SHORPY Historic Photo Archive & Fine-Art Prints
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About the Photos

Our holdings include hundreds of glass and film negatives/transparencies that we've scanned ourselves; in addition, many other photos on this site were extracted from reference images (high-resolution tiffs) in the Library of Congress research archive. (To query the database click here.) They are adjusted, restored and reworked by your webmaster in accordance with his aesthetic sensibilities before being downsized and turned into the jpegs you see here. All of these images (including "derivative works") are protected by copyright laws of the United States and other jurisdictions and may not be sold, reproduced or otherwise used for commercial purposes without permission.

© 2018 SHORPY INC.

[REV 25-NOV-2014]

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Nikon in the Loop: 1959

Nikon in the Loop: 1959

1959: Sons Harold and Melvin Shutan being shown the finer points of a new Nikon F by father Edwin, along with Robert “Mac” McElroy on the right. The Nikon F was introduced in 1959, became Nikon's best seller, and made Nikon the professionals choice. This particular Nikon F was brought to Shutan Camera on West Washington Street in Chicago by Joeseph Ehrenreich. Joe's company Ehrenreich Photo-Optical Industries (EPOI) of Garden City, NJ was the sole distributor for Nikon in the USA. In 1981, Nippon Kogaku, the Tokyo-based maker of Nikon cameras acquired EPOI. Soon after, Nikon USA was formed. View full size.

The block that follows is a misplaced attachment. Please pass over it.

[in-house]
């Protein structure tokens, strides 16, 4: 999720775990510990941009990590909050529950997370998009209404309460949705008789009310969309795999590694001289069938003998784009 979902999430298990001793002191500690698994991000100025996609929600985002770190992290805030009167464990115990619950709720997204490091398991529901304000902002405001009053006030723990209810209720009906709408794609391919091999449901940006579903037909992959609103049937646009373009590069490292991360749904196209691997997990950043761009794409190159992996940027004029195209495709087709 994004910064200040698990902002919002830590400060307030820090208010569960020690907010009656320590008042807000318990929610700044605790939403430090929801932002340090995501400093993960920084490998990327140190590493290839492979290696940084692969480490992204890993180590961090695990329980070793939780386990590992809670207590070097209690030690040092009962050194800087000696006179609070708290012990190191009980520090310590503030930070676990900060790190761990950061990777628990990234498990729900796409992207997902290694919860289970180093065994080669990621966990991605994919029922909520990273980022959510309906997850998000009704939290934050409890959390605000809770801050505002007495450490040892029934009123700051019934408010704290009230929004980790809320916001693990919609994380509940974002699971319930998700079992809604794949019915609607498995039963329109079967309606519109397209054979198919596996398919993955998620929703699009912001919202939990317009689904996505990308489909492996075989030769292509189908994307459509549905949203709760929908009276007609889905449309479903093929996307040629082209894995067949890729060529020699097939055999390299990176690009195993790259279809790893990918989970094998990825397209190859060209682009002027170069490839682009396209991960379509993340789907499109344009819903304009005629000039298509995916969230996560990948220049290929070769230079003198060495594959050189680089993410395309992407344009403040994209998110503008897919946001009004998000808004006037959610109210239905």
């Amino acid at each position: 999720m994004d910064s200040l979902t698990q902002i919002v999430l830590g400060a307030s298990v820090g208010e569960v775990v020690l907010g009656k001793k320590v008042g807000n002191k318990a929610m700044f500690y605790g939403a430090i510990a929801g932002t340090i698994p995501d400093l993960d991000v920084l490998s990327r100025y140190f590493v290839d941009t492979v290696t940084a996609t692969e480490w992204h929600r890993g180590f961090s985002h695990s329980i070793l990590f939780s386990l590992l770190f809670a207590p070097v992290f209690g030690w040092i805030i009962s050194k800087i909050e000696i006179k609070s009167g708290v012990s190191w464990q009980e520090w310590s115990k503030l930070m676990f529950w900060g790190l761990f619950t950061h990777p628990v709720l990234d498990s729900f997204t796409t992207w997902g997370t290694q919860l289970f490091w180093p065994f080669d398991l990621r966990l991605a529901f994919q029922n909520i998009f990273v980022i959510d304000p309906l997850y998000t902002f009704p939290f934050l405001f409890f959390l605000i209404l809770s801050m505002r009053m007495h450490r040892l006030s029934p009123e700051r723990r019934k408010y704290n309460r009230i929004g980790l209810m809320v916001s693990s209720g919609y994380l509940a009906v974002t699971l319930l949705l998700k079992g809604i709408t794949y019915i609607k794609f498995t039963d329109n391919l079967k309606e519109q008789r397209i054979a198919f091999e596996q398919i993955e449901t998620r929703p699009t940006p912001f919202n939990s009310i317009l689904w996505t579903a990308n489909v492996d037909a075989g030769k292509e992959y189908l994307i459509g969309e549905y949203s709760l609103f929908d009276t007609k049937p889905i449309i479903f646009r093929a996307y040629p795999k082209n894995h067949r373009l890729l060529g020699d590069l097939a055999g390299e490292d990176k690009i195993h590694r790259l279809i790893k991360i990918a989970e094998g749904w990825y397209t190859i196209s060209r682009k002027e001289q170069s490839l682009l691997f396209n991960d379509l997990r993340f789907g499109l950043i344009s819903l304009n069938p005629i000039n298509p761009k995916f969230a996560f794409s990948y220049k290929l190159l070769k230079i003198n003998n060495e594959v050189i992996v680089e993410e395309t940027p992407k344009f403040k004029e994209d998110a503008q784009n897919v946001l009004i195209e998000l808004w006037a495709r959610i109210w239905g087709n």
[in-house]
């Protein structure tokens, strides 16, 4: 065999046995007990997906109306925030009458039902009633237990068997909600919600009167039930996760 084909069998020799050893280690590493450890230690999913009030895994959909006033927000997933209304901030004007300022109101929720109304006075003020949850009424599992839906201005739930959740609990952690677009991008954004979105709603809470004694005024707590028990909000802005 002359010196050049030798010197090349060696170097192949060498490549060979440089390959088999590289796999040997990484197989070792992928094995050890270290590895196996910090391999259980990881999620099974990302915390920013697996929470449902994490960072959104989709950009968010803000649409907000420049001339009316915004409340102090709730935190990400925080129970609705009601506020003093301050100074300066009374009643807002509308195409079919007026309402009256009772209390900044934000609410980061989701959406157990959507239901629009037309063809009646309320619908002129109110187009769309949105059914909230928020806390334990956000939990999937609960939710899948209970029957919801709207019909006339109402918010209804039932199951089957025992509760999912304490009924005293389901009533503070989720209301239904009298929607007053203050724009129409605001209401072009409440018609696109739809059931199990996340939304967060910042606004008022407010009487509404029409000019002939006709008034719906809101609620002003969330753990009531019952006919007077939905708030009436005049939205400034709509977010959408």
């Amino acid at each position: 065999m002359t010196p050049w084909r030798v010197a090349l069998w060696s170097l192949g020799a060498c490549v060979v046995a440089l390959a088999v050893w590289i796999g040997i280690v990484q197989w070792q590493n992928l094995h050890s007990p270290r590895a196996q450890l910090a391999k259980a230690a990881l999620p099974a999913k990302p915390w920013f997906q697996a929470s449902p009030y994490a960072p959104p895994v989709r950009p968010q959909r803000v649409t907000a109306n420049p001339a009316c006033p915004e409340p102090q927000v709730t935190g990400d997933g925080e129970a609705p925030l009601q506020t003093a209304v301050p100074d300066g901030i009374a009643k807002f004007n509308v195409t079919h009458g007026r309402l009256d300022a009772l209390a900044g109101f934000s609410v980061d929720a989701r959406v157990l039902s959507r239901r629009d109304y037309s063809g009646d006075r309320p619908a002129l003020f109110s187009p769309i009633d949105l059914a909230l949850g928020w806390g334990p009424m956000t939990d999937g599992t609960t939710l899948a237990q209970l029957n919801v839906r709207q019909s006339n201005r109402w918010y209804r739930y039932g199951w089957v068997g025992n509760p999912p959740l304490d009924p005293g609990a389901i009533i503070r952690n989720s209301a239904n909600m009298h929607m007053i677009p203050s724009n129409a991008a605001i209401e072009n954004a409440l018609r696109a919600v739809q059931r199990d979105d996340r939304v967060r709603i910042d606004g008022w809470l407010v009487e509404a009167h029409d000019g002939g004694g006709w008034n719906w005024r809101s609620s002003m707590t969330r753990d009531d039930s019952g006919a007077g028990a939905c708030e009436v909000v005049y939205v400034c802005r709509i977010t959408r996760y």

On Shorpy:
Today's Top 5

The hood!

There was something magical in old Nikon gear. Those metal lens hoods were so cool, in either position.

I really miss that stuff.

Nikon F

My dad indulged in a rare splurge and got himself a Nikon F in the early sixties. His camera looked very much like the one in Edwin Shutan’s hands, including an identical lens hood. He also had an 8mm film projector, but not exactly like either of those on the shelf. Strange that both sons in this photo wear glasses while the father does not.

SHORPY HISTORICAL PHOTO ARCHIVE | History in HD is a vintage photo archive featuring thousands of high-definition images from the 1850s to 1960s. (Available as fine-art prints from the Shorpy Archive.) The site is named after Shorpy Higginbotham, a teenage coal miner who lived 100 years ago.

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